A doula remains a constant presence throughout labor, focusing entirely on providing comfort for the laboring mom and partner. A doula’s job is not to replace any part of the medical team, but to complement their roles by providing constant support and information to the mom and her partner.

I am already taking childbirth classes. Why would I need a doula?

Doulas are intended to enhance – not replace – the services of your childbirth instructor. Your doula will be with you to remind you at appropriate times during labor of the things you have already learned in childbirth class.

Do I need a doula if I already have someone (my mom, my partner, my friend) to be with me during my labor and birth?

It is certainly wonderful  to have the presence of others who love her. A doula will enhance the support that others will provide, without being intrusive. Often, your doula has a level of knowledge and experience that your partner may not. Additionally, mothers, fathers, grandmothers, and dear friends each have their own emotional response to seeing someone experience labor, and to
welcoming this new child into their lives. A doula will respect that this is a special moment for each person, and will gently provide encouragement, information and reassurance that will help loved ones offer their support in a way that also respects the laboring moms' needs.


I’m not sure that I want a “stranger” in the delivery room with me. Isn’t birth supposed to be private?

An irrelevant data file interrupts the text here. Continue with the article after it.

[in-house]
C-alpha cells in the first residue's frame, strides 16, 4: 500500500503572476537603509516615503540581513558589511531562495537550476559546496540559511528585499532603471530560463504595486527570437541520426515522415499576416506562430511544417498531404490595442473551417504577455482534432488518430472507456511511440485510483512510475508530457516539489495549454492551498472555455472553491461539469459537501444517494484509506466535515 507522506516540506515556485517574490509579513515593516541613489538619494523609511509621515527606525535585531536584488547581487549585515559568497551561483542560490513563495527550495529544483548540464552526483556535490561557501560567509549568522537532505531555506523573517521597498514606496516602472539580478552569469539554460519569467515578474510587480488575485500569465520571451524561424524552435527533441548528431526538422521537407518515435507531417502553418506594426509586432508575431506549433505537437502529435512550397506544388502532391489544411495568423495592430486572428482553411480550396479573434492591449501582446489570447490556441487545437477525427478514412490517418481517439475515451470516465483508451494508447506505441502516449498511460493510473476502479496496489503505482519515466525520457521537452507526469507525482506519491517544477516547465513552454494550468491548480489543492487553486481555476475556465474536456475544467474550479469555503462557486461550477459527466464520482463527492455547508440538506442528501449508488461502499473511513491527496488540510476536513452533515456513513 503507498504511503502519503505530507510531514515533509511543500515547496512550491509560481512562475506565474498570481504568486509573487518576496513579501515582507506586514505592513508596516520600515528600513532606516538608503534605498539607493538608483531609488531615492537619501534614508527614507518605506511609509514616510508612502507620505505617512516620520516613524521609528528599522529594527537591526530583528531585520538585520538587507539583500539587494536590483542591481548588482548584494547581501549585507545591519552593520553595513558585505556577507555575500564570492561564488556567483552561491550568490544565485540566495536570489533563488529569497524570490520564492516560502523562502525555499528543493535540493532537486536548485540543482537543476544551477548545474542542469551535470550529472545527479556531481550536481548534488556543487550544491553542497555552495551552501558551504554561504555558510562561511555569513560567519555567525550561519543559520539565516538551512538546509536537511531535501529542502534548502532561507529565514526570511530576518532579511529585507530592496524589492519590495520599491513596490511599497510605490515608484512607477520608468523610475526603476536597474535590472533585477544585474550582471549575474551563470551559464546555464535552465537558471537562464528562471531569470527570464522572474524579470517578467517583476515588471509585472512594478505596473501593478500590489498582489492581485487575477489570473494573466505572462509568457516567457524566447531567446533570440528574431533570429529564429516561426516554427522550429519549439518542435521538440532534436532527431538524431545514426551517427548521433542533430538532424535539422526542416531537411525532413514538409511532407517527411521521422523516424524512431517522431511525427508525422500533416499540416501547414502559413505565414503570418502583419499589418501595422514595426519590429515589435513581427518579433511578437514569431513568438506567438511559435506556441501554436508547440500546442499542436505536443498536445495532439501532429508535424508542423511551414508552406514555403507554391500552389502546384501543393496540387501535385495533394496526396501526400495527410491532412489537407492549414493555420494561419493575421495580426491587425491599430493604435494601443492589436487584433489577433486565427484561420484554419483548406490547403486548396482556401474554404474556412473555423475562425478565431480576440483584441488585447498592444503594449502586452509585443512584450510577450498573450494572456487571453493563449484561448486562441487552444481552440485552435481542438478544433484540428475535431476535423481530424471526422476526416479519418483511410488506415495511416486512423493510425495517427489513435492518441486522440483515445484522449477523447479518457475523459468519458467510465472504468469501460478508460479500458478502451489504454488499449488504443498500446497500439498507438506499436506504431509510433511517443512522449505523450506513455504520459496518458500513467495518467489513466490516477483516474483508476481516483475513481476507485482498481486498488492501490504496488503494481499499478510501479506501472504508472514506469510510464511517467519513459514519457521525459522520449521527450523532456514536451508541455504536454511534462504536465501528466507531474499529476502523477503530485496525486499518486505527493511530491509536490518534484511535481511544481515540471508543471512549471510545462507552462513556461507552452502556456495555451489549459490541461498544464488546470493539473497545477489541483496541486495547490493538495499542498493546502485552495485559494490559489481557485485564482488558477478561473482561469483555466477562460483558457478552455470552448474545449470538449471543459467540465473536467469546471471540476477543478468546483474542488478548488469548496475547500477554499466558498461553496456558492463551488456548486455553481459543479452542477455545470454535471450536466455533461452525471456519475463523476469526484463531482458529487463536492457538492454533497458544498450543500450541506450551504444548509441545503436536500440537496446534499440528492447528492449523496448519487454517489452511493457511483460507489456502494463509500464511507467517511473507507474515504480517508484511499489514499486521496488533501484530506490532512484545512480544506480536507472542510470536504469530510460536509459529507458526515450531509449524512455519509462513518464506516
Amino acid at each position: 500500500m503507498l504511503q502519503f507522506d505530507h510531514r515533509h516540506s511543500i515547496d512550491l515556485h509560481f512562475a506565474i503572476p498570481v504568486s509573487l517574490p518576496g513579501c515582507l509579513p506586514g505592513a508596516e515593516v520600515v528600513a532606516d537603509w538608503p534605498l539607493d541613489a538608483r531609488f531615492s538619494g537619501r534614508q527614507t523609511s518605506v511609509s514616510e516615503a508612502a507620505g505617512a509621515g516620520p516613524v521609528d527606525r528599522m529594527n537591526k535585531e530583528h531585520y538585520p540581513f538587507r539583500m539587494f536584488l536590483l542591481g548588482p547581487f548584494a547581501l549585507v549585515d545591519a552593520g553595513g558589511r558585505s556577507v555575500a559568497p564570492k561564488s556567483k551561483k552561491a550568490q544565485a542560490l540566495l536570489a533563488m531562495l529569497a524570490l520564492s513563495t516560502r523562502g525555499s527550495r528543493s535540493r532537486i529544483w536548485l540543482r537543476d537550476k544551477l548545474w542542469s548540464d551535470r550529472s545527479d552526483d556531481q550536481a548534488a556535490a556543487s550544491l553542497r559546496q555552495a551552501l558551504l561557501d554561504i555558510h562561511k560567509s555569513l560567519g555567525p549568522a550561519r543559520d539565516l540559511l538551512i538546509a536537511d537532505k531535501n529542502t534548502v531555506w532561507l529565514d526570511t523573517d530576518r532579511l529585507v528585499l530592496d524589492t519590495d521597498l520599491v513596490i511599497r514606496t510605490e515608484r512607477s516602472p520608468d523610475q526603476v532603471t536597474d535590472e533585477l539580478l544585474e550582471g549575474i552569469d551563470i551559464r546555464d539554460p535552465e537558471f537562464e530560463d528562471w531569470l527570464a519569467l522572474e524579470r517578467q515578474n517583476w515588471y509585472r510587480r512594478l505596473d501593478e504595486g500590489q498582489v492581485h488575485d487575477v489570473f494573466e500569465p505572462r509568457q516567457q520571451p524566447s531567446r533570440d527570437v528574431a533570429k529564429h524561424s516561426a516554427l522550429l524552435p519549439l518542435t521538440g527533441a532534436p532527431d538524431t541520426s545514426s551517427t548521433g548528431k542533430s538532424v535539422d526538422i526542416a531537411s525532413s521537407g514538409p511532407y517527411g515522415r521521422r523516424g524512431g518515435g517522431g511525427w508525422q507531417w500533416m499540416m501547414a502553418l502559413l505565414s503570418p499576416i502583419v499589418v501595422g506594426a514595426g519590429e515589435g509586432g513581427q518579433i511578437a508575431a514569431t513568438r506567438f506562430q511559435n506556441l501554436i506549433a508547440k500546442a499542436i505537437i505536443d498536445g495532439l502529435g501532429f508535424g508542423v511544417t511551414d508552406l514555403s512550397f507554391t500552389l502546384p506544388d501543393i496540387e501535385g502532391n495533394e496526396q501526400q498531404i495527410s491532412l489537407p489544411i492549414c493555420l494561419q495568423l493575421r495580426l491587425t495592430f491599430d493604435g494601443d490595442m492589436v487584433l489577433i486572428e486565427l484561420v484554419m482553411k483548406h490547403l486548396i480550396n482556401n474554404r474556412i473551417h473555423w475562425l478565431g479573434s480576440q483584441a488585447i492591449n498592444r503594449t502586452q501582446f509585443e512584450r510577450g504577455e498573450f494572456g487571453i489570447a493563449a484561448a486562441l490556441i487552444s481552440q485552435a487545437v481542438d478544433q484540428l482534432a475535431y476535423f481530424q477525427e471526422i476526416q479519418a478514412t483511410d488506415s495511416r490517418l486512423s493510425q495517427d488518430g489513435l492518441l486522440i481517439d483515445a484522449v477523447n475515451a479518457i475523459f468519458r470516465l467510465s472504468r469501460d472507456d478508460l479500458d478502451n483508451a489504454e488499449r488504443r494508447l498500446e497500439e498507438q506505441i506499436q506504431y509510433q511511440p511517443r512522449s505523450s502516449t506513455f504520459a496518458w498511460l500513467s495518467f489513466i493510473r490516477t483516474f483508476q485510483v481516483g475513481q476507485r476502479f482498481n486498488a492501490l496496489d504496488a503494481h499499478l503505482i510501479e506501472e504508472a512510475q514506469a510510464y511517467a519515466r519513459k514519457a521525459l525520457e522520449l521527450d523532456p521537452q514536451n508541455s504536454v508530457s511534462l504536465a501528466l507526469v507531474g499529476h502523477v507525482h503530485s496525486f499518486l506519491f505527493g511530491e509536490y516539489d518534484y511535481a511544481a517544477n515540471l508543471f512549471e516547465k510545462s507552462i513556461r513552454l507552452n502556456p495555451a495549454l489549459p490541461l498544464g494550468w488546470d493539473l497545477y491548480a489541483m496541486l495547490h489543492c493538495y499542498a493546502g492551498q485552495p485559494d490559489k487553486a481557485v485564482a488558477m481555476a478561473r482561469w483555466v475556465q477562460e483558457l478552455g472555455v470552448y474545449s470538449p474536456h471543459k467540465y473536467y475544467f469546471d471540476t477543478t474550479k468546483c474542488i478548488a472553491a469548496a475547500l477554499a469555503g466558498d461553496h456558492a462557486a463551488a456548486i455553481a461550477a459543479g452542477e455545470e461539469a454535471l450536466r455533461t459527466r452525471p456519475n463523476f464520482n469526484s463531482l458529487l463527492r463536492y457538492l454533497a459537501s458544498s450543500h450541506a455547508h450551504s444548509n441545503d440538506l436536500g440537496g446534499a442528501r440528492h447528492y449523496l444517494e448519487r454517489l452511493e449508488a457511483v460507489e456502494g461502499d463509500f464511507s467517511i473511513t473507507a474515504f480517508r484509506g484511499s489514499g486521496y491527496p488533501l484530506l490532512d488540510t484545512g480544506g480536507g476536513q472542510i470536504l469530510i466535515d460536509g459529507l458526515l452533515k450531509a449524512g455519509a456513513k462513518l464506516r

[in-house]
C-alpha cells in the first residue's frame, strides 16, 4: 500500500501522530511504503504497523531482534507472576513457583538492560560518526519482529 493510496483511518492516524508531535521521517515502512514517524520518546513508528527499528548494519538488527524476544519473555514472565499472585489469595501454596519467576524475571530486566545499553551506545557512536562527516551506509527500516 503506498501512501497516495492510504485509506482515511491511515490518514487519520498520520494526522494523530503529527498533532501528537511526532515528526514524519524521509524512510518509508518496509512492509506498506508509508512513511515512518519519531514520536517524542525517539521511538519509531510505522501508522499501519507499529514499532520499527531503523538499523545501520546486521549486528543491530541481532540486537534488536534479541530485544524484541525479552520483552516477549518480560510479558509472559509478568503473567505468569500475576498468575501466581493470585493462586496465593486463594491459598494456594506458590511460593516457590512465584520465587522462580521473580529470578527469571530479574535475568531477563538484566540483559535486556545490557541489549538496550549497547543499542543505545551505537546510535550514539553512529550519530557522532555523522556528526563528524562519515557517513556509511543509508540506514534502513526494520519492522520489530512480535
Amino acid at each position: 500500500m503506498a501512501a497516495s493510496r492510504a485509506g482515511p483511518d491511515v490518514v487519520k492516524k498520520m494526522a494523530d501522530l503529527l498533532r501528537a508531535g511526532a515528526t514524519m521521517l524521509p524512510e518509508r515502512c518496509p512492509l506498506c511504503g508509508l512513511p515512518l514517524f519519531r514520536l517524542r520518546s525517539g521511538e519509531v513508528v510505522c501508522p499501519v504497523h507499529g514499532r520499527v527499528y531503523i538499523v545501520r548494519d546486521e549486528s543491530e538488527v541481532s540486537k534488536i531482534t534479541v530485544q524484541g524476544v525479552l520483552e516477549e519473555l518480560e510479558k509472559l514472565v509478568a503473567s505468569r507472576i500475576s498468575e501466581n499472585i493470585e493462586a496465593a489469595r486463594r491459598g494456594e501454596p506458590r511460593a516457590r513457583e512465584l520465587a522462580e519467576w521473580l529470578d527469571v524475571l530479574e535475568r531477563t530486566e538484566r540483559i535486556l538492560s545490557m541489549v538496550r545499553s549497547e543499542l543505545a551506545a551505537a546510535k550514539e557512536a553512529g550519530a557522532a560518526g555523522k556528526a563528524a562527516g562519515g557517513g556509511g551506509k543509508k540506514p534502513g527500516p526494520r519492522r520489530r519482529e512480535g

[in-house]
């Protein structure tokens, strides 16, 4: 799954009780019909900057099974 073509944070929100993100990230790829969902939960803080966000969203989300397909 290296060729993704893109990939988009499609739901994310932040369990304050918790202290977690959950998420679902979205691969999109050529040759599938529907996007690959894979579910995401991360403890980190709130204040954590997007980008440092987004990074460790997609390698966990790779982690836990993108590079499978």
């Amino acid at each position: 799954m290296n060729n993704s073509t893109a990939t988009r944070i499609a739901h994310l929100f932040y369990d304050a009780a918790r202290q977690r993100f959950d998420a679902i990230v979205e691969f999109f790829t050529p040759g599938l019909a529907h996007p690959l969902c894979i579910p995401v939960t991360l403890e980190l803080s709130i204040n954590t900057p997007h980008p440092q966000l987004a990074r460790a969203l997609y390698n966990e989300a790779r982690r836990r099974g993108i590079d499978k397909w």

Birth is an intimate experience, and the doula is a professional who will respect your wishes regarding privacy and modesty. Many women and their partners report feeling more secure due to the continuous
caring presence of a doula.

I’m not sure yet what choices I’ll make in labor. Do I need a doula if I might have an epidural?
What if I have to have a Cesarean birth? 


A doula’s goal is to help you have a satisfying birth experience, however you define it. If using pain medication is an option you are considering during labor, your doula will help you make an informed
choice about what’s best for you and your baby in the moment. Your doula will support you and your partner in the early stages of labor before an epidural can be considered, continue to provide support in
whatever way is needed throughout labor, and help you avoid further intervention. If your caregiver suggests a cesarean, your doula will help you be as informed as possible about the surgery and the post-partum recovery.

Your doula will guide you in asking questions that will help you gather necessary information about the reasons your caregiver recommends a cesarean, the risks and benefits relative to your particular situation, and any alternatives you may have. In this case, you will likely make an
informed decision and will therefore be more satisfied with a surgical outcome. She will also help to reinforce that even though a cesarean may not have been your goal, you are still giving birth. She will
celebrate with you, and facilitate closeness between the new family.